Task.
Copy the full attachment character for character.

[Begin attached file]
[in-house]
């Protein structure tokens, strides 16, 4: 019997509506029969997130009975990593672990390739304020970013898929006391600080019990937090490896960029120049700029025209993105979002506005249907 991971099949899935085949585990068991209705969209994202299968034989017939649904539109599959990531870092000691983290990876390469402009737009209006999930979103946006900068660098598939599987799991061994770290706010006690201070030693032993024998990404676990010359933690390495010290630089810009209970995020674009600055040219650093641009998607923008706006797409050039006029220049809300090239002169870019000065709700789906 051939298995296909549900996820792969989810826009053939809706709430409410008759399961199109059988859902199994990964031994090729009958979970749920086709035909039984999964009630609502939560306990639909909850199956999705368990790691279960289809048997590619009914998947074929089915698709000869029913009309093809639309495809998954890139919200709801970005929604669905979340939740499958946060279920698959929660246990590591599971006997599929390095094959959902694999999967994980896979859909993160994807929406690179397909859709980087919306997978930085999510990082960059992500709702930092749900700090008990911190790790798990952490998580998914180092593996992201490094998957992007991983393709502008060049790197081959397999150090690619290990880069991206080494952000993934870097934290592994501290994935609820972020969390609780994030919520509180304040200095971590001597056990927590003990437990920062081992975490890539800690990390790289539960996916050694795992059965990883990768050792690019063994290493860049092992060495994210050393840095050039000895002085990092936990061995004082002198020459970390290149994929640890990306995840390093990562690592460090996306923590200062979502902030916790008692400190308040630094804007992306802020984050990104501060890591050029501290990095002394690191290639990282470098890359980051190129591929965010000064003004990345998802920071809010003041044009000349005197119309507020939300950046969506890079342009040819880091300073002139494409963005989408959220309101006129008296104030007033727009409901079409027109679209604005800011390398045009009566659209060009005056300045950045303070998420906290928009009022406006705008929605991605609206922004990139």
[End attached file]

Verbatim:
[in-house]
């Protein structure tokens, strides 16, 4: 019997509506029969997130009975990593672990390739304020970013898929006391600080019990937090490896960029120049700029025209993105979002506005249907 991971099949899935085949585990068991209705969209994202299968034989017939649904539109599959990531870092000691983290990876390469402009737009209006999930979103946006900068660098598939599987799991061994770290706010006690201070030693032993024998990404676990010359933690390495010290630089810009209970995020674009600055040219650093641009998607923008706006797409050039006029220049809300090239002169870019000065709700789906 051939298995296909549900996820792969989810826009053939809706709430409410008759399961199109059988859902199994990964031994090729009958979970749920086709035909039984999964009630609502939560306990639909909850199956999705368990790691279960289809048997590619009914998947074929089915698709000869029913009309093809639309495809998954890139919200709801970005929604669905979340939740499958946060279920698959929660246990590591599971006997599929390095094959959902694999999967994980896979859909993160994807929406690179397909859709980087919306997978930085999510990082960059992500709702930092749900700090008990911190790790798990952490998580998914180092593996992201490094998957992007991983393709502008060049790197081959397999150090690619290990880069991206080494952000993934870097934290592994501290994935609820972020969390609780994030919520509180304040200095971590001597056990927590003990437990920062081992975490890539800690990390790289539960996916050694795992059965990883990768050792690019063994290493860049092992060495994210050393840095050039000895002085990092936990061995004082002198020459970390290149994929640890990306995840390093990562690592460090996306923590200062979502902030916790008692400190308040630094804007992306802020984050990104501060890591050029501290990095002394690191290639990282470098890359980051190129591929965010000064003004990345998802920071809010003041044009000349005197119309507020939300950046969506890079342009040819880091300073002139494409963005989408959220309101006129008296104030007033727009409901079409027109679209604005800011390398045009009566659209060009005056300045950045303070998420906290928009009022406006705008929605991605609206922004990139």